What National Interest?
President Obama and his congressional colleagues are carrying on an established, yet clearly dangerous, tradition of U.S. foreign policy — the mixing up of national interest and the parochial interests of powerful lobby groups. Indeed, given the way U.S. federal politics has long operated, national interest is, except in rare cases, an impossible notion. This is because almost all politicians and both political parties are so tied to, and financially dependent upon, powerful lobby groups that they cannot formulate independent positions on issues important to these lobbies. Thus, what is put forth as national interest is most often the interest of a particular interest group with too much money buying too much influence.
In today’s foreign policy arena this conflation of the general and the particular is best seen in U.S. policies in the Middle East. Here are four recent examples:
Why can’t the U.S. be the “honest broker”? Because the American government is in no position to formulate an independent policy reflecting the nation’s national interest in a just and therefore lasting peace. The Zionist lobby (made up of both Jewish and Christian Americans) is so powerful that the vast majority of politicians and both political parties will not defy it. So the U.S. position is always pro-Israel.
That is why the Obama administration recently appointed Martin Indyk “special envoy to shepherd [Israeli-Palestinian] talks toward a final settlement.” Indyk is an outright Zionist whose lack of impartiality contributed to the failure of peace talks under the Clinton administration. There is no secret about this, nor is there any apparent embarrassment on the part of the Obama administration at simultaneously claiming to be a worthwhile mediator while assigning an overtly prejudiced envoy to the talks.
The only conclusion that can be drawn from this is that, if there is a “settlement,” it will be a pro-Israeli one forced upon a Palestinian National Authority, which, in any case, is made up of people who are not representative of the Palestinians at large and really have no legal standing to negotiate anything, much less a final status agreement. Is this a formula for future peace? Of course not. But it is what the Zionist lobby finds acceptable.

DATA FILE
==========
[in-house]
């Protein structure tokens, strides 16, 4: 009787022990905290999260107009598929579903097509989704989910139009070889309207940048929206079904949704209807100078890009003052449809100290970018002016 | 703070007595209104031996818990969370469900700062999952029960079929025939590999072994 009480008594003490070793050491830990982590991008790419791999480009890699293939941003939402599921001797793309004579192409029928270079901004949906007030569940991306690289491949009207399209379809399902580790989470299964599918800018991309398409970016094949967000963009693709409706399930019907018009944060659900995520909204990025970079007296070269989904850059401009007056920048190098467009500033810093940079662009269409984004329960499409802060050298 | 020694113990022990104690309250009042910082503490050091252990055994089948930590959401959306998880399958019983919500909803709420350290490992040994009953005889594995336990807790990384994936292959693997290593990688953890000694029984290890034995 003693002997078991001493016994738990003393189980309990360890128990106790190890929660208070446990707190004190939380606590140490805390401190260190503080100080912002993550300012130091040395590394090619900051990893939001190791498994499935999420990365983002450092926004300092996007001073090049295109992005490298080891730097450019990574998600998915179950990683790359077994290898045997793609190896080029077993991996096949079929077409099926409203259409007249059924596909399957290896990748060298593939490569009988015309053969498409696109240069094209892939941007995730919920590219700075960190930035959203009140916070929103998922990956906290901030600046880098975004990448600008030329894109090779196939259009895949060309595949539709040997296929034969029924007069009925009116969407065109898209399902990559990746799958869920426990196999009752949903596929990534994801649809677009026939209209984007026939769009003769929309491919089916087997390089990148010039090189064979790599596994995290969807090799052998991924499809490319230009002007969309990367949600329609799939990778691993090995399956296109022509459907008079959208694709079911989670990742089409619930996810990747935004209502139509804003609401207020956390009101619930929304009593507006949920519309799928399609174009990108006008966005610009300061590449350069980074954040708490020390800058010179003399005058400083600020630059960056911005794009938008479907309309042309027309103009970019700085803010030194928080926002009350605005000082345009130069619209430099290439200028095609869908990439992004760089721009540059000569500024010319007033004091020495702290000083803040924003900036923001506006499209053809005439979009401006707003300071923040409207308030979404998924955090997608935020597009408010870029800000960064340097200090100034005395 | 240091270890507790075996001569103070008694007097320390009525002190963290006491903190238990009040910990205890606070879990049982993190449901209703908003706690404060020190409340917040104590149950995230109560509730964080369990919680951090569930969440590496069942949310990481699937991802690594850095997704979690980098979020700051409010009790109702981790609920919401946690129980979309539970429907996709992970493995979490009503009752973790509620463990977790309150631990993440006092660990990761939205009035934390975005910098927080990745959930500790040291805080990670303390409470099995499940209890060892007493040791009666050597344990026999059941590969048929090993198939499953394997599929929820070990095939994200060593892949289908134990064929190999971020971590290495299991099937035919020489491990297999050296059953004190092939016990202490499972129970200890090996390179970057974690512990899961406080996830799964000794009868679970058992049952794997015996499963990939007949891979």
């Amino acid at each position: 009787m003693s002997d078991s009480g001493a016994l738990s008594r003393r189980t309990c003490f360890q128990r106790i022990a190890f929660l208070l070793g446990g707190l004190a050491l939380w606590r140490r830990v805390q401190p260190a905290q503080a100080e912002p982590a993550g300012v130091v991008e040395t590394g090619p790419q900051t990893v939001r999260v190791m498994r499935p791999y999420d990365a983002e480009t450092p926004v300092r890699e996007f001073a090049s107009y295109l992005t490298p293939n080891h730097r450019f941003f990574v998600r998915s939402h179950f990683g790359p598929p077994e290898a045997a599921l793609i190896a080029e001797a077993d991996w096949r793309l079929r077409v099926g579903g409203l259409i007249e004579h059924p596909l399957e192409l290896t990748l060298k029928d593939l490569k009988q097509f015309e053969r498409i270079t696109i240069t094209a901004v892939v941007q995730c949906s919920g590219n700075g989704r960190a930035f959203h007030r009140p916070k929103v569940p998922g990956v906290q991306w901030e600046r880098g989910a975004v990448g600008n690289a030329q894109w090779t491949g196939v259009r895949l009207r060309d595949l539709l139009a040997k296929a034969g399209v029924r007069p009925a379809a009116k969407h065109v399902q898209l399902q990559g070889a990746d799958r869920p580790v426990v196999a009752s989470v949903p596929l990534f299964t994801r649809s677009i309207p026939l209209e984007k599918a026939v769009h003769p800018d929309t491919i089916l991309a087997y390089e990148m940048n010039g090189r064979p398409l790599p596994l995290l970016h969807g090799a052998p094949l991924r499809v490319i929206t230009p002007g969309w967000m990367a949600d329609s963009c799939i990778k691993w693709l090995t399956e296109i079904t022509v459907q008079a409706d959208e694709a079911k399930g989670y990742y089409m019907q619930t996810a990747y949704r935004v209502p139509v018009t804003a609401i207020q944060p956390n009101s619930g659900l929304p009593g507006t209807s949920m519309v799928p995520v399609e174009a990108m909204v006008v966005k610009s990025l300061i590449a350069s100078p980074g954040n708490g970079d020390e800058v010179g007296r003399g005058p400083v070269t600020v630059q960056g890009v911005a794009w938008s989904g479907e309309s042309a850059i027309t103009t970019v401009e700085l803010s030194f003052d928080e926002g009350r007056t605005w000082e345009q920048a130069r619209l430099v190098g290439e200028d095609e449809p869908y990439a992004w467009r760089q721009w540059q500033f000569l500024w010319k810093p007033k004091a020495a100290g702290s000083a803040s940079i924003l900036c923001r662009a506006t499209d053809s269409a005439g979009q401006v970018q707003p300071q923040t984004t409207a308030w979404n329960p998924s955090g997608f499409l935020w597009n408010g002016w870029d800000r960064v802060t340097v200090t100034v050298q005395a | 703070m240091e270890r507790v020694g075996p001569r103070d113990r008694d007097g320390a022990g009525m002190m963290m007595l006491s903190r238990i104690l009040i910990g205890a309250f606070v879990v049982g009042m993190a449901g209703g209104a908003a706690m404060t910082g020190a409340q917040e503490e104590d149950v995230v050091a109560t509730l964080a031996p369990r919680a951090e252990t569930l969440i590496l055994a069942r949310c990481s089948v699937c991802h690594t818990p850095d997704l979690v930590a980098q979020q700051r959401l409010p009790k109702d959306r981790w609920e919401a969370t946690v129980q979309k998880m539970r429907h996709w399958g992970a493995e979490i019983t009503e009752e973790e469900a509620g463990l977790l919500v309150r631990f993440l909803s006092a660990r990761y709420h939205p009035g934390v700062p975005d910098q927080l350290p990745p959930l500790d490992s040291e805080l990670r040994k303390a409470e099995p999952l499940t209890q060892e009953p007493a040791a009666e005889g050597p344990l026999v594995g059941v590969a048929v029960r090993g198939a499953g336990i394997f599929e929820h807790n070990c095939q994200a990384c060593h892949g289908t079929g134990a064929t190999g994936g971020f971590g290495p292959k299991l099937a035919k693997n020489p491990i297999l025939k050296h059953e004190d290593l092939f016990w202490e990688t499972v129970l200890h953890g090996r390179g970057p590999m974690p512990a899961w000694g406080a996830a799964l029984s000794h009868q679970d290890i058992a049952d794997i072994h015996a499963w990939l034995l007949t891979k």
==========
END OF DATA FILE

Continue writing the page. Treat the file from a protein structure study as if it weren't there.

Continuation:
Part II – Lobby Interest and the War on Terror
What has this literal selling out to the Zionists of U.S. national interests in the Middle East gotten the country? For one thing, it helped bring on the horrific terrorist attacks of September 11, 2001. However, you can’t expect those who sold their independence for a handful of campaign silver and other political support to admit this. Thus, no branch of the U.S. government has ever owned up to the fact that terrorist attacks are in part a product of American foreign policies. Having refused to grasp this fact, the U.S. government has failed to make any reforms in how it formulates such policies. Which means the special interests are still in charge.
As a consequence we find the following: “The State Department issued a worldwide alert on Friday [2 August 2013] as it suspended operations in 21 Muslim countries in response to ‘current information’ that suggests al Qaida and affiliated militant groups could strike within the next month.” By the way, just a year ago Washington was telling us that the “defeat of al Qaida was within reach.” This premature optimism was then replaced by last May’s gloomy prediction that the “war on terror” is likely to last “another 10 or 20 years.” The truth is that unless we come to see national interest apart from the parochial interests of powerful lobbies such as the Zionists, there will be no end at all to the terrorist threat.
Part III – Conclusion
This is a hole that the U.S. political system dug for itself. There is enough entrenched conservatism in the country to make campaign finance reform unlikely for the foreseeable future. At the same time, money coming from private interests to fund the campaigns of their favorite candidates (who in turn have sold their political souls to these interests) is declared the equivalent of “free speech” by the Supreme Court. As a consequence special interests such as the Zionist lobby can and do buy themselves control over vital aspects of Middle East foreign policy. It is a failed system which has already dragged the nation halfway to hell. Another “10 or 20 years” will take us the rest of the way in.
Lawrence Davidson is a retired professor of history from West Chester University in West Chester PA. His academic research focused on the history of American foreign relations with the Middle East. He taught courses in Middle East history, the history of science and modern European intellectual history.
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